Monthly Archives: June 2016

What Worship Really Is

Worship Series - Wk 1 - Surrender - Micah 6.6-8 - 062616 - SoHills.001

Growing up, my mother frequently reminded me about how easily our greatest strengths can become our greatest weaknesses. When it comes to worship, one of the incredible blessings of times of corporate worship is that they can be both meaningful and transformational. The downside, however, is that such experiences can become addictive to the degree that worship is no longer able to transform us into the selfless image of Christ. Instead, worship transforms us into selfish people whose relationship to worship is like that of a junkie with a drug.

A few years back, Skye Jethani described this process in more detail, highlighting a haunting explanation for how and why this happens. Here’s a brief excerpt from Jethani’s article.

A University of Washington study has found that megachurch worship experiences actually trigger an “oxytocin cocktail” in the brain that can become chemically addictive. The same has been found at large sporting events and concerts, but attenders to these gatherings don’t usually attribute the “high” to God.

“The upbeat modern music, cameras that scan the audience and project smiling, dancing, singing, or crying worshipers on large screens, and an extremely charismatic leader whose sermons touch individuals on an emotional level … serve to create these strong positive emotional experiences,” said Katie Corcoran, a Ph.D. candidate who co-authored the study.

The problem with these mountaintop experiences, whether legitimate … or fabricated, is that the transformation does not last. In a few days time, or maybe as early as lunchtime, the glory begins to fade. The mountaintop experience with God, the event we were certain would change our lives forever, turns out to be another fleeting spiritual high. And to hide the lack of genuine transformation, we mask the inglorious truth of our lives behind a veil, a façade of Christian merchandise or busyness, until we can ascend the mountain again and be recharged.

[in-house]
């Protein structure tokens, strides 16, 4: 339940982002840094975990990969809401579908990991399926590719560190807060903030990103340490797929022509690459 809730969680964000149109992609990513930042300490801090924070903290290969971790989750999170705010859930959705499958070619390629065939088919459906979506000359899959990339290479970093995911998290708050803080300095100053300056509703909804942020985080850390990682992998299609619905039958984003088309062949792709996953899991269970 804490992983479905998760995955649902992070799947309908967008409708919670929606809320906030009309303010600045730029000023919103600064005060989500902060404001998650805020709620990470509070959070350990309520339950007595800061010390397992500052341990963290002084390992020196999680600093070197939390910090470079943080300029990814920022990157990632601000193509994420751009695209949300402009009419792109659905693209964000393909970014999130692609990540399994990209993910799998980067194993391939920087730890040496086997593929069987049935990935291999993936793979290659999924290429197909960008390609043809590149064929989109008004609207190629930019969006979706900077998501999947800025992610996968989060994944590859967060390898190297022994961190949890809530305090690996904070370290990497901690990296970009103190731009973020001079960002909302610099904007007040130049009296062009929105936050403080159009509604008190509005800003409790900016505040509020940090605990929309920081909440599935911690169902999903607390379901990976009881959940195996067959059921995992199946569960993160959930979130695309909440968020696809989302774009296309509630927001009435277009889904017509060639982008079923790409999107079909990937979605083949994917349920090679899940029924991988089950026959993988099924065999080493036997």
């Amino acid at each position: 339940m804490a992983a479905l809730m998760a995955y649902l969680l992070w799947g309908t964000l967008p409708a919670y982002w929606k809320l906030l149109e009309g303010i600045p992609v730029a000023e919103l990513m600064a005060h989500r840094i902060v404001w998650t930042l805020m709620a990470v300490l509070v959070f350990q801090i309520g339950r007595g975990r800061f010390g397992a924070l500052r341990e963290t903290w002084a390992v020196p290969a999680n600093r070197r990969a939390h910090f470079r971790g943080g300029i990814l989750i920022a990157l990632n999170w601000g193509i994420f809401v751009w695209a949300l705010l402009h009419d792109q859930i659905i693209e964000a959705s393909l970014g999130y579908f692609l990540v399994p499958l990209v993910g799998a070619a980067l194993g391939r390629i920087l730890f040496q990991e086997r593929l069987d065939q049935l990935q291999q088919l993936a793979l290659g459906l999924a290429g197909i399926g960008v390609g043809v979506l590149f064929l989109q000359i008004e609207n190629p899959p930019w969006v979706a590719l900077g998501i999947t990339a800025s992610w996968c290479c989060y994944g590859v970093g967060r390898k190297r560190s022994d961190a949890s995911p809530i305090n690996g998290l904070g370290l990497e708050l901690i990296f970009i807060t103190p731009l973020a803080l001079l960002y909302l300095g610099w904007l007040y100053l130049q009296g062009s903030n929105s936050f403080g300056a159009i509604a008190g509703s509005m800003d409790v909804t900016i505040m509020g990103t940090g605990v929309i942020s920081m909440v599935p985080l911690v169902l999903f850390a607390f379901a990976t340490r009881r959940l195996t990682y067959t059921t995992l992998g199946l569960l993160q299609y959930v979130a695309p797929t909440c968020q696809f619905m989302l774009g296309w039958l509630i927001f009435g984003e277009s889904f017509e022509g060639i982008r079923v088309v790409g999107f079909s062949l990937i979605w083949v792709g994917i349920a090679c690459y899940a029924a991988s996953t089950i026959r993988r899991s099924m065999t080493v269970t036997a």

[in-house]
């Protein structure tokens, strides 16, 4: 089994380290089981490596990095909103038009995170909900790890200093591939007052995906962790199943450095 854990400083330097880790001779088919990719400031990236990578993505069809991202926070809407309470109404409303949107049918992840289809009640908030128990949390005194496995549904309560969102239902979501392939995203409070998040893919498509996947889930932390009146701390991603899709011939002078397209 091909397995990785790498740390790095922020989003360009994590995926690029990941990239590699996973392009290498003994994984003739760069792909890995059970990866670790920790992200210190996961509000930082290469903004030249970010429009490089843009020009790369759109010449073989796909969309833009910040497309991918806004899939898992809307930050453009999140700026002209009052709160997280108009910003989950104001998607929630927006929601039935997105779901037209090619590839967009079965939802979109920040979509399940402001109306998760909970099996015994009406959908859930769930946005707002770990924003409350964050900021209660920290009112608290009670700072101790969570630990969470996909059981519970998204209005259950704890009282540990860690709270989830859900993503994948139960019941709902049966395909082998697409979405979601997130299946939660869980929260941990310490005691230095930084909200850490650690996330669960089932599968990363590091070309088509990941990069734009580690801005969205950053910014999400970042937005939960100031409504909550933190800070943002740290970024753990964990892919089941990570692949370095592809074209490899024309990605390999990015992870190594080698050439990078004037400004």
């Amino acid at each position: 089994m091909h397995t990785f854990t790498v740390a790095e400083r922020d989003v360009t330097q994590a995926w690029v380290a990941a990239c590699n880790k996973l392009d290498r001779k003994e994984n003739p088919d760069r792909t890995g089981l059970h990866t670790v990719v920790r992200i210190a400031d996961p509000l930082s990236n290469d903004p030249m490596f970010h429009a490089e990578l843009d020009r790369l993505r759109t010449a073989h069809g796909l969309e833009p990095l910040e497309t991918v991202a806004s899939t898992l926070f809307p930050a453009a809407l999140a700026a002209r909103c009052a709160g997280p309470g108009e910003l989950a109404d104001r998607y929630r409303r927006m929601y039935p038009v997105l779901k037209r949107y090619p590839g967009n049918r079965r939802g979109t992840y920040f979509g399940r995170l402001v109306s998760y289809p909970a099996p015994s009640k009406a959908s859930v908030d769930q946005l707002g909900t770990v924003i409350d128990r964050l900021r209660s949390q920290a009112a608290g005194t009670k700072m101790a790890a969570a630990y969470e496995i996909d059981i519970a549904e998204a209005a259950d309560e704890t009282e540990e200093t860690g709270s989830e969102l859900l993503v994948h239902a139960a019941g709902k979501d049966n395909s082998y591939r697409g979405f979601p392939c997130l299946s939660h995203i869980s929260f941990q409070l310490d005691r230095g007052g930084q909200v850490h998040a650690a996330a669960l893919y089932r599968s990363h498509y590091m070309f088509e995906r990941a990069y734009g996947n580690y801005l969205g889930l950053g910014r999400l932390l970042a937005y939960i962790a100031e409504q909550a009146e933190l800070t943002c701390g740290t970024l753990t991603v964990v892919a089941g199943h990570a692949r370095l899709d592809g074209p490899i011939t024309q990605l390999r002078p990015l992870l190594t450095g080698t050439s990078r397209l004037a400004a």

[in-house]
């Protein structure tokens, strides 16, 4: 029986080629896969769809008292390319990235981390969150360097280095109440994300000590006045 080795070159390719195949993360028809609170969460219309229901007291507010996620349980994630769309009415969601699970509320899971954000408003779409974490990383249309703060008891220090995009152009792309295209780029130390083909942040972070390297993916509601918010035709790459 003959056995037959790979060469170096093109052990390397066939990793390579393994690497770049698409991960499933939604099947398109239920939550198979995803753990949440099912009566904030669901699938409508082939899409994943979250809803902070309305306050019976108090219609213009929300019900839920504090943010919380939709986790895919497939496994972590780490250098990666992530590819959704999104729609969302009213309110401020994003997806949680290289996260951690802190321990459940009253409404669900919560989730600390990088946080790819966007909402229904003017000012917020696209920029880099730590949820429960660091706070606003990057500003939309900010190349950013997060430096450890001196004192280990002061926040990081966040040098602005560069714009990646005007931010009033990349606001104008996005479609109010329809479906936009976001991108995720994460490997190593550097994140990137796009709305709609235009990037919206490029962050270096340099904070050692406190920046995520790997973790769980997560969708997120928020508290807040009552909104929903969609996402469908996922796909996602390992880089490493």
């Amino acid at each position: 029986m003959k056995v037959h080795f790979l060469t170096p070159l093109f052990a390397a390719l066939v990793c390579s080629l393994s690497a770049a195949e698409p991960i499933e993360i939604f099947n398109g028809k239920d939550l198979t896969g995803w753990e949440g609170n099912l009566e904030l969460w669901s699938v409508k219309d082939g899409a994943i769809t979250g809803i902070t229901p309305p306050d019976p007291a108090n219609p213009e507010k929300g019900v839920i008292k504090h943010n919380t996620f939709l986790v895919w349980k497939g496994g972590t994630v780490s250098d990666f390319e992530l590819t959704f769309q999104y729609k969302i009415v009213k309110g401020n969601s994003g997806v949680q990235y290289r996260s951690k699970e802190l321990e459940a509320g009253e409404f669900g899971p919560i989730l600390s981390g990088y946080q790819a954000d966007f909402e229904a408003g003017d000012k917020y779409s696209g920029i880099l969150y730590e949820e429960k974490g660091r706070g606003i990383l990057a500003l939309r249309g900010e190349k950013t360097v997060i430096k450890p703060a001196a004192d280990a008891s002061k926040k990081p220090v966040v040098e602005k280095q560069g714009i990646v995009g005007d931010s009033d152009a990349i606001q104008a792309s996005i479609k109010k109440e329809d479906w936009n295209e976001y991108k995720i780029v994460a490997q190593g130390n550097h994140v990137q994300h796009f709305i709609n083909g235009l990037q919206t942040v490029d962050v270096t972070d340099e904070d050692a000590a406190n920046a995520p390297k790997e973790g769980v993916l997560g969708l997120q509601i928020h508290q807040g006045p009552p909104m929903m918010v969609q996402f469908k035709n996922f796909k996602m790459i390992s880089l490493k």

This pursuit of transformation by consuming external experiences creates worship junkies who leap from one mountaintop to another, one spiritual high to another, in search of a glory that will not fade. As one church member interviewed for the University of Washington study said, “God’s love becomes … such a drug that you can’t wait to come get your next hit. … You can’t wait to get involved to get the high from God.” In response, churches are driven to create ever-grander experiences and more elaborate productions to satisfy expectations. But if lasting transformation is our goal, mountaintops–even God-ordained ones–will never suffice.

Question for Reflection

How does this description of worship becoming addictive resonate with your own experiences of worship? Have you found yourself chasing the next worship high? What has come of that chase?

Instead of drawing us further into ourselves and transforming us into more selfish people, true worship draws us out of ourselves and transforms us into selfless servants of God and others. In that sense, worship can be quite dangerous, as Mark Labberton describes in the following video.

Dangerous Worship

Questions for Reflection

1. Labberton asserts that “worship that takes God seriously puts me and my world in some other location than in the center of the stage.” As you think back over your experiences in worship and in church, where have those experiences tended to place you on the stage: in the center or to the side? What practices tend to put you and your world in the center? What practices place you and your world to the side?

2. If “faithful worship is dangerous to selfishness, it’s dangerous to self-interest, it’s dangerous to the idolatries of self, it’s dangerous to the small-worldness of my own interests,” then in what ways does such worship challenge you?

3. If a genuine encounter with God “is going to be disruptive, it’s going to mean having to live in a new way, with a new agenda, and with a different vision,” in what specific ways might God be disrupting your life, inviting you to take up a new agenda with a different vision?

Instead of a Show

Take a few moments to listen to this convicting and challenging song by Jon Foreman and reflect on what it would mean to fully commit yourself to surrendering to God by acting justly, loving mercy, and walking humbly with God.

Worship: Loving What Matters Most Playlist